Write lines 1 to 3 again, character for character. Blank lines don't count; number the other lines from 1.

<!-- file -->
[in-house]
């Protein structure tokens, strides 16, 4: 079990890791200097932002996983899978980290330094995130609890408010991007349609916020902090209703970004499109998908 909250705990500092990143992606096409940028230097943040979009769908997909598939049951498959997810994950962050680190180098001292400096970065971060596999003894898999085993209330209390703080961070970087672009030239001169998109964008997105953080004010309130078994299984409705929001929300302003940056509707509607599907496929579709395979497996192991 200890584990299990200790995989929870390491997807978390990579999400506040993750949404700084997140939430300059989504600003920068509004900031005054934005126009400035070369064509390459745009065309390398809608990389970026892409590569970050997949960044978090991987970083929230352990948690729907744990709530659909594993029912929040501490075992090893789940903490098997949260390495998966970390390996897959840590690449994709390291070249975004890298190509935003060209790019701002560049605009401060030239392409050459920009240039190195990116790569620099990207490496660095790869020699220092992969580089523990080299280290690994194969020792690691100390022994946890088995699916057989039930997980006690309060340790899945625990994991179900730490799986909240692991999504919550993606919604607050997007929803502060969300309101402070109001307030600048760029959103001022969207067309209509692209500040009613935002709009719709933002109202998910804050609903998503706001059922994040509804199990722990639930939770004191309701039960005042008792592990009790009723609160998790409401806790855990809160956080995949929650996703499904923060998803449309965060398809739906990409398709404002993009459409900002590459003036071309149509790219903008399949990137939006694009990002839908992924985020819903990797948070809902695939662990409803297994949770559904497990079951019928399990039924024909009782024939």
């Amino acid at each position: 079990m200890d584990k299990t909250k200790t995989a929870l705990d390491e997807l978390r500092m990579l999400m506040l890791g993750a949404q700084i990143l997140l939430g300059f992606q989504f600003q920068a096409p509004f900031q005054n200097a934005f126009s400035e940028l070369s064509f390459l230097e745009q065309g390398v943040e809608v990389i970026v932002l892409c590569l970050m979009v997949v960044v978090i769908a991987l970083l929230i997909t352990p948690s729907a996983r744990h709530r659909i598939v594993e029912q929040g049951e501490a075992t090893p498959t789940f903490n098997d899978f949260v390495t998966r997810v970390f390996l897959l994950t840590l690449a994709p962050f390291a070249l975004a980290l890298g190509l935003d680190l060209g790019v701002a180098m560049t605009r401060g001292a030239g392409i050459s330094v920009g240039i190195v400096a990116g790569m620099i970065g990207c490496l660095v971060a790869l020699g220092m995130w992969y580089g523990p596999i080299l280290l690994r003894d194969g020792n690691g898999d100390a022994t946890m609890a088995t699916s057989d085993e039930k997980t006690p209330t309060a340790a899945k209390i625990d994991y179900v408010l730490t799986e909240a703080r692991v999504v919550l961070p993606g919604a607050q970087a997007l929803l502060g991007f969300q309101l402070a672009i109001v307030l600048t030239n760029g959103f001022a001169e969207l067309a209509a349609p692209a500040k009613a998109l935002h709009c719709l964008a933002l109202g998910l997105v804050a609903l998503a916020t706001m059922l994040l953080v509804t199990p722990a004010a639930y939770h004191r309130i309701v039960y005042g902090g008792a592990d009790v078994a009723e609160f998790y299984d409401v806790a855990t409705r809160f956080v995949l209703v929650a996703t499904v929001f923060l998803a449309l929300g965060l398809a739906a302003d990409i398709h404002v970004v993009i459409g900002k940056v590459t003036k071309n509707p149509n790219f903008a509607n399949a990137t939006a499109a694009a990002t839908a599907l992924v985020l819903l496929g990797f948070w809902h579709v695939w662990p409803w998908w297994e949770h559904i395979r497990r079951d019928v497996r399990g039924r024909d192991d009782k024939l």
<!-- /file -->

[in-house]
């Protein structure tokens, strides 16, 4: 079990890791200097932002996983899978980290330094995130609890408010991007349609916020902090209703970004499109998908 909250705990500092990143992606096409940028230097943040979009769908997909598939049951498959997810994950962050680190180098001292400096970065971060596999003894898999085993209330209390703080961070970087672009030239001169998109964008997105953080004010309130078994299984409705929001929300302003940056509707509607599907496929579709395979497996192991 200890584990299990200790995989929870390491997807978390990579999400506040993750949404700084997140939430300059989504600003920068509004900031005054934005126009400035070369064509390459745009065309390398809608990389970026892409590569970050997949960044978090991987970083929230352990948690729907744990709530659909594993029912929040501490075992090893789940903490098997949260390495998966970390390996897959840590690449994709390291070249975004890298190509935003060209790019701002560049605009401060030239392409050459920009240039190195990116790569620099990207490496660095790869020699220092992969580089523990080299280290690994194969020792690691100390022994946890088995699916057989039930997980006690309060340790899945625990994991179900730490799986909240692991999504919550993606919604607050997007929803502060969300309101402070109001307030600048760029959103001022969207067309209509692209500040009613935002709009719709933002109202998910804050609903998503706001059922994040509804199990722990639930939770004191309701039960005042008792592990009790009723609160998790409401806790855990809160956080995949929650996703499904923060998803449309965060398809739906990409398709404002993009459409900002590459003036071309149509790219903008399949990137939006694009990002839908992924985020819903990797948070809902695939662990409803297994949770559904497990079951019928399990039924024909009782024939």
């Amino acid at each position: 079990m200890d584990k299990t909250k200790t995989a929870l705990d390491e997807l978390r500092m990579l999400m506040l890791g993750a949404q700084i990143l997140l939430g300059f992606q989504f600003q920068a096409p509004f900031q005054n200097a934005f126009s400035e940028l070369s064509f390459l230097e745009q065309g390398v943040e809608v990389i970026v932002l892409c590569l970050m979009v997949v960044v978090i769908a991987l970083l929230i997909t352990p948690s729907a996983r744990h709530r659909i598939v594993e029912q929040g049951e501490a075992t090893p498959t789940f903490n098997d899978f949260v390495t998966r997810v970390f390996l897959l994950t840590l690449a994709p962050f390291a070249l975004a980290l890298g190509l935003d680190l060209g790019v701002a180098m560049t605009r401060g001292a030239g392409i050459s330094v920009g240039i190195v400096a990116g790569m620099i970065g990207c490496l660095v971060a790869l020699g220092m995130w992969y580089g523990p596999i080299l280290l690994r003894d194969g020792n690691g898999d100390a022994t946890m609890a088995t699916s057989d085993e039930k997980t006690p209330t309060a340790a899945k209390i625990d994991y179900v408010l730490t799986e909240a703080r692991v999504v919550l961070p993606g919604a607050q970087a997007l929803l502060g991007f969300q309101l402070a672009i109001v307030l600048t030239n760029g959103f001022a001169e969207l067309a209509a349609p692209a500040k009613a998109l935002h709009c719709l964008a933002l109202g998910l997105v804050a609903l998503a916020t706001m059922l994040l953080v509804t199990p722990a004010a639930y939770h004191r309130i309701v039960y005042g902090g008792a592990d009790v078994a009723e609160f998790y299984d409401v806790a855990t409705r809160f956080v995949l209703v929650a996703t499904v929001f923060l998803a449309l929300g965060l398809a739906a302003d990409i398709h404002v970004v993009i459409g900002k940056v590459t003036k071309n509707p149509n790219f903008a509607n399949a990137t939006a499109a694009a990002t839908a599907l992924v985020l819903l496929g990797f948070w809902h579709v695939w662990p409803w998908w297994e949770h559904i395979r497990r079951d019928v497996r399990g039924r024909d192991d009782k024939l």